A number of phenomena of societal importance, such as the spread of diseases and contagion processes, can be modeled by stochastic processes on networks. The analysis and control of such network phenomena involve, at their heart, fundamental graph-theoretic problems. The graphs encountered are typically of large-scale (having tens of millions of nodes); further, typical experimental analyses involve large designs with a number of parameters, leading to hundreds of thousands of graph computations. Novel methods for solving these problems are needed, since fast response times are critical to effective decision making.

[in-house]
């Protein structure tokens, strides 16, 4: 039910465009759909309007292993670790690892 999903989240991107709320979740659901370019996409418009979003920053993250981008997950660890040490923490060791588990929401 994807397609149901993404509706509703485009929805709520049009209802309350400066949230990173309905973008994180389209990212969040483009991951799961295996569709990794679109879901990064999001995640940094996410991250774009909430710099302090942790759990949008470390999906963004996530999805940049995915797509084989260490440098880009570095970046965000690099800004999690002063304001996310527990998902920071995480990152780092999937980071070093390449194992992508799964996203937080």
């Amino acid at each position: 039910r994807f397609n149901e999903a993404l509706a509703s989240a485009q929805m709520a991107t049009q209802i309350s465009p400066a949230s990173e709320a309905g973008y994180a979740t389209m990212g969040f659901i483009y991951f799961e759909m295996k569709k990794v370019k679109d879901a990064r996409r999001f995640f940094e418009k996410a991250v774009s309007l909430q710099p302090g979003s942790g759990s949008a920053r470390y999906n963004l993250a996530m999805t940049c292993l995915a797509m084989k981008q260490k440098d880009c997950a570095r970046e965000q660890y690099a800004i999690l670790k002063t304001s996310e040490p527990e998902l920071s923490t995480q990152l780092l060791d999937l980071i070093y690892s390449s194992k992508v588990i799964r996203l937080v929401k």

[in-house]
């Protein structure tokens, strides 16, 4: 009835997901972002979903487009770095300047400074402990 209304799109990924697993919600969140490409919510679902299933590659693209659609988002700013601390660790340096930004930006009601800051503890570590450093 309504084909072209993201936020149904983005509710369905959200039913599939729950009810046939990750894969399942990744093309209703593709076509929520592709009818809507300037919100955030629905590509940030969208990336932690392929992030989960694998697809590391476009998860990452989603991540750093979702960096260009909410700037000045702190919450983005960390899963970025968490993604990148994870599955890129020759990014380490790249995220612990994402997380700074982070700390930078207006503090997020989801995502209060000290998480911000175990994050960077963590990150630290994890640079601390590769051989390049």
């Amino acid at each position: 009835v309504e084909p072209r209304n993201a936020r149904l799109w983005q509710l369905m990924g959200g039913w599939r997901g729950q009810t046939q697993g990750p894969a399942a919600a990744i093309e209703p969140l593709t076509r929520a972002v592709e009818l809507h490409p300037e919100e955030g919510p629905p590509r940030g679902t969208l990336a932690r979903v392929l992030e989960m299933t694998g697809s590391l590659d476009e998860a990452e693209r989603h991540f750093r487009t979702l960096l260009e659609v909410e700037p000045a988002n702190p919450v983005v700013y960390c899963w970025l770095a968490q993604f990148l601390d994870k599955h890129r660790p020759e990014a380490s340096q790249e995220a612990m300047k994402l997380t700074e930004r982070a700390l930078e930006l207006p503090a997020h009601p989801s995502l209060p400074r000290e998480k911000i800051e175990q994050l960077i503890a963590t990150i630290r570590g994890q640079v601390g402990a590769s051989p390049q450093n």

The overarching goal of this project is to develop efficient distributed algorithms and associated lower bounds for graph-theoretic problems that arise in computational epidemiology and contagion dynamics. This will have a significant impact on these specific applications, through more efficient algorithmic tools for enabling complex analyses.
This is a collaborative project with Prof. Gopal Pandurangan (University of Houston) and Prof. Anil Vullikanti (Virginia Tech).